Category Archives: Finance

Analyst Angle: Mobile financial services in Brazil – telcos new hot revenue stream

The drop in revenue growth and margin in traditional telecom services has led Latin American operators to seek opportunities to provide new services and business solutions for verticals. The low value-added level of connectivity offers associated with end-user needs has also been a trigger for telcos, which are willing to monetize new opportunities through fresh business models. In light of that, operators consider mobile financial services as one of the future’s most promising revenue streams, evidenced by the creation of specialized business units for the service within telcos. Indeed, Brazil’s four major telcos – Vivo, Claro, Oi and TIM – have all partnered with banks, and other stakeholders, to provide mobile payment services.

Most mobile payment services focus on the unbanked population because they don’t have other options that permit them to make safe transactions. The targeted group is low-income users – sometimes with an income that changes from month to month – possessing feature phones or low-end smartphones and with a low awareness about new technologies. Thus, most payment services use text messaging or USSD technologies, as it doesn’t need 3G, nor consumes minutes/user data or requires app installation, therefore being simple and easy to use.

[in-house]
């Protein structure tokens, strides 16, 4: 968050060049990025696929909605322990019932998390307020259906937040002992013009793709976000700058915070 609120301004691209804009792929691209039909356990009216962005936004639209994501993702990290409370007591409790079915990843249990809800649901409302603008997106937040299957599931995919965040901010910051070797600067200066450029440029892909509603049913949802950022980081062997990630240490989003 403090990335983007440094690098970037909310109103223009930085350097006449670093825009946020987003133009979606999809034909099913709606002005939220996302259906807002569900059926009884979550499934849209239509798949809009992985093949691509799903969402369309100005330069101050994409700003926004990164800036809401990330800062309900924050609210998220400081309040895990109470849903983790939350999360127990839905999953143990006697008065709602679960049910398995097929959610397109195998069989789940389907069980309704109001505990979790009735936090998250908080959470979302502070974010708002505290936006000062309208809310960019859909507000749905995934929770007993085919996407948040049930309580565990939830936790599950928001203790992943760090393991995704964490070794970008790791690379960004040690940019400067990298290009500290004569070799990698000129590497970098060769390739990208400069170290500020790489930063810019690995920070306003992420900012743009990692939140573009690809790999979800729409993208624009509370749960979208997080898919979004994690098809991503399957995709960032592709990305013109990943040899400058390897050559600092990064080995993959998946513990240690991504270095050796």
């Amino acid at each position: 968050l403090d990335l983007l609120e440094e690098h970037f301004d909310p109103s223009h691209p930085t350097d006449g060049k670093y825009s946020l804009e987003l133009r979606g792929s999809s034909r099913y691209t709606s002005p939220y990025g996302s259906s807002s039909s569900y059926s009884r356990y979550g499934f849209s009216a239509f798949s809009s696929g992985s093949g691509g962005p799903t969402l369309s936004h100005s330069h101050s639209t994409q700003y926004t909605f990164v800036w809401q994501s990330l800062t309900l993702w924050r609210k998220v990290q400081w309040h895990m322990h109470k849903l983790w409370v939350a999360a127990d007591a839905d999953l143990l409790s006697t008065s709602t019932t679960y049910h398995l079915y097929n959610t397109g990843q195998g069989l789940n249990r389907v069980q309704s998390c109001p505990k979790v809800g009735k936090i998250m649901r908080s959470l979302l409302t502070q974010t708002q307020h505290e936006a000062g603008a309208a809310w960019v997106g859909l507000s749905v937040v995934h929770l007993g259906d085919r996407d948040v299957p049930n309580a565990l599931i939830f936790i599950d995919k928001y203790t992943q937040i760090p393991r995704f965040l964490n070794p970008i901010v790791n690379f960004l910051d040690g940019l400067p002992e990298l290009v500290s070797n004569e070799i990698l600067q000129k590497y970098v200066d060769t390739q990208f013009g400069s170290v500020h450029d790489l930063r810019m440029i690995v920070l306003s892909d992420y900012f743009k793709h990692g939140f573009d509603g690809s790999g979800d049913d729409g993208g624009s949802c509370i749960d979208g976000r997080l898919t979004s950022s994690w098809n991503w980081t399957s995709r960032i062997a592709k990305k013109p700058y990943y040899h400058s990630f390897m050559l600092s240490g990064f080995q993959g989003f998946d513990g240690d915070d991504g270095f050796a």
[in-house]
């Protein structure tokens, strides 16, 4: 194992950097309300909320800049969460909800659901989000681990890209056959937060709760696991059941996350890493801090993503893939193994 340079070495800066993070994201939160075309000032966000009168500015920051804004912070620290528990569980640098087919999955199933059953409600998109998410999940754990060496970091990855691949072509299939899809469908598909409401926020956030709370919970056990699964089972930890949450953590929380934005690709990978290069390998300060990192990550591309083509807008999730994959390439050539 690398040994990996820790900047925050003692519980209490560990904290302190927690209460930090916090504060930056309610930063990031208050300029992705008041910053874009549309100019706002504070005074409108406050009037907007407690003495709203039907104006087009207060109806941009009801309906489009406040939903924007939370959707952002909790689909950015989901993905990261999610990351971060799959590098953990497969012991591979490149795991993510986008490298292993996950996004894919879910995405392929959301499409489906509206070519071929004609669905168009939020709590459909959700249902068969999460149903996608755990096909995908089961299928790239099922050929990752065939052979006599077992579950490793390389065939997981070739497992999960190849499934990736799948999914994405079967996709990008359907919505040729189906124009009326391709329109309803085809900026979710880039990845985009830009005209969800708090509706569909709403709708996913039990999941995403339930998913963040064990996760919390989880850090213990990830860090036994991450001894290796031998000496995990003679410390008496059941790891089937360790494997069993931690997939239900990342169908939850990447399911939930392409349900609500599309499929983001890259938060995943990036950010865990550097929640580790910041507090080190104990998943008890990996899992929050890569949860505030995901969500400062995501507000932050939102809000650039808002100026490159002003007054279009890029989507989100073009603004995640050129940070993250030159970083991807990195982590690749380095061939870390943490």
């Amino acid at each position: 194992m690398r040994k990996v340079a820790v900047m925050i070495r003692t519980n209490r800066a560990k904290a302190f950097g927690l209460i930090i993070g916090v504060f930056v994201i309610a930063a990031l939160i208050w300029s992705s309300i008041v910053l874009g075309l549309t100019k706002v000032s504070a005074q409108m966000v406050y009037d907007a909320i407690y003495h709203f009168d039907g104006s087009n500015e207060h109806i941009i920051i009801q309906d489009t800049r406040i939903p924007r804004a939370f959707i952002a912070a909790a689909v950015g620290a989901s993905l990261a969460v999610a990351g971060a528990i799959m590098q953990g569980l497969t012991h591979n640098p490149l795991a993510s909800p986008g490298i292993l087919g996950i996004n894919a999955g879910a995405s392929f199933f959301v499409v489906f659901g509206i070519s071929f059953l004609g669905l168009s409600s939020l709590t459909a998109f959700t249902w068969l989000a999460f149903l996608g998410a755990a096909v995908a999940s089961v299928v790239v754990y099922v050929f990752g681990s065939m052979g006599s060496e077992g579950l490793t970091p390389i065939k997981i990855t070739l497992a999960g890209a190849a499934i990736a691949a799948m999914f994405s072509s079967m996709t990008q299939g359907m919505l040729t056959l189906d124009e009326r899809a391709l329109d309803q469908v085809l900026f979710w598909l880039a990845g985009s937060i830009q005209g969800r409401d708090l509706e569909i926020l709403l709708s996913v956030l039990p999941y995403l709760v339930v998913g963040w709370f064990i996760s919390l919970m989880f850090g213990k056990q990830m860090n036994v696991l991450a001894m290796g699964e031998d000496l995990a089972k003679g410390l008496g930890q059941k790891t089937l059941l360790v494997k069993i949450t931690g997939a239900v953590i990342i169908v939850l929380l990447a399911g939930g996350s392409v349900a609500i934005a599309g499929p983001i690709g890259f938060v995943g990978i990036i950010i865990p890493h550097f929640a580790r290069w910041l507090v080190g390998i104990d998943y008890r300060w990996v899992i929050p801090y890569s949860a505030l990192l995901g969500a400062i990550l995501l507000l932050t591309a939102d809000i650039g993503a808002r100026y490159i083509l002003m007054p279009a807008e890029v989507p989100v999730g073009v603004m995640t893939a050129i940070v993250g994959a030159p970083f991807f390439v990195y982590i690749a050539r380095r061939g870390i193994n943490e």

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Historic Economic Deal Brokered in "Pacific Alliance Bloc"

pacific-alliance(BE-Online) Hailing the move as a historic step towards regional integration, the countries revealed the deal would eliminate up to 90 percent of merchandise tariffs between them with months, with the remaining ten percent disappearing by the end of the decade.

The countries also agreed to abolish the need for tourist and business visas, allowing their citizens, which have a combined population of 210 million people, to travel more easily between the four countries.

Formed just one ago, the Pacific Alliance has already drawn praise from a plethora of company executives and politicians, many of whom regard its creation as the most exciting business development in the region for years.

If combined, the four countries would have the ninth biggest economy in the world, with around 2.7 percent of global economic output. They account for a third of Latin American gross domestic product (GDP) and half of the region’s trade with the rest of the world.

The Peruvian and Chilean economies were the fastest growing in South America last year, expanding by 6.3 percent and 5.6 percent respectively. The Colombian and Mexican economies grew more slowly but still outstripped the regional average.

Roberto Azevêdo: First Latin American Nominated as Head of WTO

Roberto AzevêdoThe World Trade Organization has nominated the first Latin American to ever head up the group in its 18-year history, giving the nod to 55-year-old Brazilian  member Roberto Azevêdo. Azevêdo will take charge starting on Sept. 1, 2013, and serve a four-year term as Director General. Roberto Azevêdo had previously served as Brazil’s ambassador to the WTO since 2008, and just barely beat out another Latin American, Mexico’s Herminio Blanco. Blanco, who served as Mexico’s Trade Minister previously, was reportedly the 1st choice of both the United States and European Union.